Environmentalists sound alarm on local tide pool destruction

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LA JOLLA, Calif. – Environmentalists are warning beachgoers escaping the lockdown to be sensitive to the tide pools after an uptick in coastal activity has damaged sensitive marine habitats.

In the protected area at Scripps Coastal Reserve in La Jolla, people turned out Thursday to enjoy the tide pools, shallow areas of seawater which typically form along rocky coastlines.

Even more are expected to visit during the upcoming Labor Day weekend.

“COVID is definitely having an impact a lot more people are visiting the beaches then ever before — not just locals but people from out of state,” said Cory Pukini, California conservation manager at Wildcoast, an organization which works to conserve coastal and marine ecosystems.

According to the National Oceanic and Atmospheric Administration, tide pools tend to be home to “sturdy sea life,” such as small fish, barnacles and snails, among others. But some of these areas are protected. Southern California currently has 50 marine protected areas ranging from north near the Santa Barbara coastline to the U.S.-Mexico border, according to the state’s Department of Fish and Wildlife.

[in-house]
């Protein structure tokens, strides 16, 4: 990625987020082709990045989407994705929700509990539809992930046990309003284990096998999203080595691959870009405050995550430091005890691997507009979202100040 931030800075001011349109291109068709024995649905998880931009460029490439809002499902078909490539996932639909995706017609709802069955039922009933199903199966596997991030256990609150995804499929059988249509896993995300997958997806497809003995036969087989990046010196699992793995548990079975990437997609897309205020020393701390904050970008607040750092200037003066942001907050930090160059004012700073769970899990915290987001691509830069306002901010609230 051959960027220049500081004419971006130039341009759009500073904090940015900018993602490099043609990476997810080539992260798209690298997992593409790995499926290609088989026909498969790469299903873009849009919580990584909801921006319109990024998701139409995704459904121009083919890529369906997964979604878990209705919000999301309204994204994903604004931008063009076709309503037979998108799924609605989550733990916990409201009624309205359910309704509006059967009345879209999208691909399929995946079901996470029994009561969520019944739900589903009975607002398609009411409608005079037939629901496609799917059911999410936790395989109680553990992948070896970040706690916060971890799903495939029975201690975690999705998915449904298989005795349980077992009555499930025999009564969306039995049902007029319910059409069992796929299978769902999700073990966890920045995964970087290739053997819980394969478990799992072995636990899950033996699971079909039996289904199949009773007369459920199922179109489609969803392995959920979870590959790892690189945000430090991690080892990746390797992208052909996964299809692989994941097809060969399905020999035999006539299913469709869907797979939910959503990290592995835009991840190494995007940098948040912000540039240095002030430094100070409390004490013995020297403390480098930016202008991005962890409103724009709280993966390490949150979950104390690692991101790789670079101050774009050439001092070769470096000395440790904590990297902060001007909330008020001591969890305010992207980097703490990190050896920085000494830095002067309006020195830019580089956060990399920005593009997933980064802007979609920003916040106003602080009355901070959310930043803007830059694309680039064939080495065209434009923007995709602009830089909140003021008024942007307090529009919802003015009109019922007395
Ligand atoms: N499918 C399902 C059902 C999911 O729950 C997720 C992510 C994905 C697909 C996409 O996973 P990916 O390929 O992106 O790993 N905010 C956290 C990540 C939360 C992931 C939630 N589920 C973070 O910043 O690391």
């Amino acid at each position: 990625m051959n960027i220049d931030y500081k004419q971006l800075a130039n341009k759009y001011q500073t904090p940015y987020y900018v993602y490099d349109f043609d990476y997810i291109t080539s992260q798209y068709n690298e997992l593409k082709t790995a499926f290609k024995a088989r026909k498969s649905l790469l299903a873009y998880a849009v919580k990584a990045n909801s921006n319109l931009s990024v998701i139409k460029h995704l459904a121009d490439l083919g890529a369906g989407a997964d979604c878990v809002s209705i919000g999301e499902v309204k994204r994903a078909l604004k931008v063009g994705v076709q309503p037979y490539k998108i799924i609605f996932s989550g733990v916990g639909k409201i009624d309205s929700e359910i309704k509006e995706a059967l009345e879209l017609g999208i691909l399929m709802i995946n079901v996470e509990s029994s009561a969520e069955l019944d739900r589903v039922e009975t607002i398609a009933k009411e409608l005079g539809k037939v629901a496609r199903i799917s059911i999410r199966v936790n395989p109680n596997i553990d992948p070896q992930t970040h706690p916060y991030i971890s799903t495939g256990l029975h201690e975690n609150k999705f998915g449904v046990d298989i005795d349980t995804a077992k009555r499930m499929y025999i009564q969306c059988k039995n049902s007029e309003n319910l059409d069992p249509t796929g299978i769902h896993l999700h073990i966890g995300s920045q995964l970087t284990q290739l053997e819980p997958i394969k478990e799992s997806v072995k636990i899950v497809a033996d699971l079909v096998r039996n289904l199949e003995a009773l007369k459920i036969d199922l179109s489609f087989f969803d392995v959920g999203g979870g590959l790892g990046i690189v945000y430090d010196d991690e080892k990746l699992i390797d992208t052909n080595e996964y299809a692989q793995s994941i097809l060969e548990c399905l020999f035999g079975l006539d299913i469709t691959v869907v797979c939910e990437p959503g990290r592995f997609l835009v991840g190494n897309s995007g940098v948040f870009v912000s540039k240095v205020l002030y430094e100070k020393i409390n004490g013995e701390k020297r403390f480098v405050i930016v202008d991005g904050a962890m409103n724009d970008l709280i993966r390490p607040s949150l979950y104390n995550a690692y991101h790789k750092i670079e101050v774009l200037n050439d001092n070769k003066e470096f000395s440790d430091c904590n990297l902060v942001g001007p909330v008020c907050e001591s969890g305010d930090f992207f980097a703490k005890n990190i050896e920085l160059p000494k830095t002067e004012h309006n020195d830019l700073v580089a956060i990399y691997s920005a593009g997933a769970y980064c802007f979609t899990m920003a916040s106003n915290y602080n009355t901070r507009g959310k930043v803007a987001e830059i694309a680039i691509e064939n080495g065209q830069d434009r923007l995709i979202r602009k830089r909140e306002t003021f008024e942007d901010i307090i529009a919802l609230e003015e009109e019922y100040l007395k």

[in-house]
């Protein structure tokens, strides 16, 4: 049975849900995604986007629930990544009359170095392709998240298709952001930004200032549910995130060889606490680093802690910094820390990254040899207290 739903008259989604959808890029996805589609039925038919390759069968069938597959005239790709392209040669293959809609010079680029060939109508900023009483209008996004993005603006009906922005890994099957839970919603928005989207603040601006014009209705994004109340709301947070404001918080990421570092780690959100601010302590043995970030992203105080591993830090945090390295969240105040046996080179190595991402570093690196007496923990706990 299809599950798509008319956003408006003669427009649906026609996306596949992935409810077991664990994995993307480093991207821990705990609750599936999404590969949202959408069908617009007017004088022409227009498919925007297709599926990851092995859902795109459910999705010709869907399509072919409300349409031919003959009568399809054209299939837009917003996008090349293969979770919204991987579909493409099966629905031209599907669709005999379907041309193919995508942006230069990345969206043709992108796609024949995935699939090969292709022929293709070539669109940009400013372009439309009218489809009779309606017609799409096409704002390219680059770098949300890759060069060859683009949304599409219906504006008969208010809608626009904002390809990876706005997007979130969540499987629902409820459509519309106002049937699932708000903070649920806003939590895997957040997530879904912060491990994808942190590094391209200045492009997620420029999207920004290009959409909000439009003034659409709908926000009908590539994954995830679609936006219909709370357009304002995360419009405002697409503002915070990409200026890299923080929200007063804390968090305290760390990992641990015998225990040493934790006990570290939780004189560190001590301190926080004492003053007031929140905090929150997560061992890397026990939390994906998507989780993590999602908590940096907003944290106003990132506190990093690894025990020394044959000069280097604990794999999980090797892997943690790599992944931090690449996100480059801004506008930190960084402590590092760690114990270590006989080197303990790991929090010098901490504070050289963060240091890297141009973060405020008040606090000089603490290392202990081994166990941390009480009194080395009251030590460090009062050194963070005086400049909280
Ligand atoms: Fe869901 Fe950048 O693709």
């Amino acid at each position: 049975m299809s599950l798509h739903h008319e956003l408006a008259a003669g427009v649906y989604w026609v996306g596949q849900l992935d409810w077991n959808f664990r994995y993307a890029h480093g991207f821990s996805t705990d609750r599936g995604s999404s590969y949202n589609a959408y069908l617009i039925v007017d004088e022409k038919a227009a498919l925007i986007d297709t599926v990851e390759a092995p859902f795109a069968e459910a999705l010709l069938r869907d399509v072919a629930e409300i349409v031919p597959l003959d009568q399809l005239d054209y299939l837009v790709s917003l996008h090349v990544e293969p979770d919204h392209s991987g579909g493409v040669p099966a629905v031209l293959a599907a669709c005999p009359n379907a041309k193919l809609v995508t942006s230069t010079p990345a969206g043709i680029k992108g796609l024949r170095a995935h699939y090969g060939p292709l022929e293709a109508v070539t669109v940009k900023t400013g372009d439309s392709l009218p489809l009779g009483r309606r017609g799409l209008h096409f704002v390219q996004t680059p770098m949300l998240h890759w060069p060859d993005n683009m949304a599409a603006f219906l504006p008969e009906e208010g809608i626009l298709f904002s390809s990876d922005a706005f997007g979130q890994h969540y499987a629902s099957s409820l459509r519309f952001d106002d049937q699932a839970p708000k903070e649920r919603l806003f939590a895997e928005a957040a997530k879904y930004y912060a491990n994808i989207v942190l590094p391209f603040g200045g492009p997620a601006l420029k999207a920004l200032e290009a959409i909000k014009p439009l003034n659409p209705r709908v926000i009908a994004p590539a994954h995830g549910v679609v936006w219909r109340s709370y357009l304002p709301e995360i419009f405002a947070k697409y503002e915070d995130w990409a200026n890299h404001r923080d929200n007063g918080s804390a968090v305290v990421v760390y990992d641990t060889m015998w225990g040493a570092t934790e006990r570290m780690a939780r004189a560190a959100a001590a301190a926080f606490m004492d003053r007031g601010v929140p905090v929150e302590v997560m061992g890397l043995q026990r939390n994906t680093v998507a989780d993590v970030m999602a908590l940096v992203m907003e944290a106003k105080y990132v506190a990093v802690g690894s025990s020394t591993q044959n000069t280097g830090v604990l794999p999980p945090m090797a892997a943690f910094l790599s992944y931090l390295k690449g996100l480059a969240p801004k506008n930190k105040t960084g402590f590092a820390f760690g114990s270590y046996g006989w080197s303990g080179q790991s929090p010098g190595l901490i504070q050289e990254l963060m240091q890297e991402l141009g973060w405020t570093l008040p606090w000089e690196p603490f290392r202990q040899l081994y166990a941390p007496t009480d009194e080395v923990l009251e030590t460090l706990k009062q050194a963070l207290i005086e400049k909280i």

Experts say the public has been far too handsy in marine sanctuaries, in part because many don’t understand the rules.

They fear if the the environment becomes too stressed, life could die off, potentially taking decades to return.

“(They’re) poking things, taking things, removing things from tide pools, which is not allowed in a marine protected area,” Pukini said.

For visitors, the message from experts is simple: Try not to touch anything.

“Look with your eyes, be aware of your surroundings and try not to step on anything,” hesaid.

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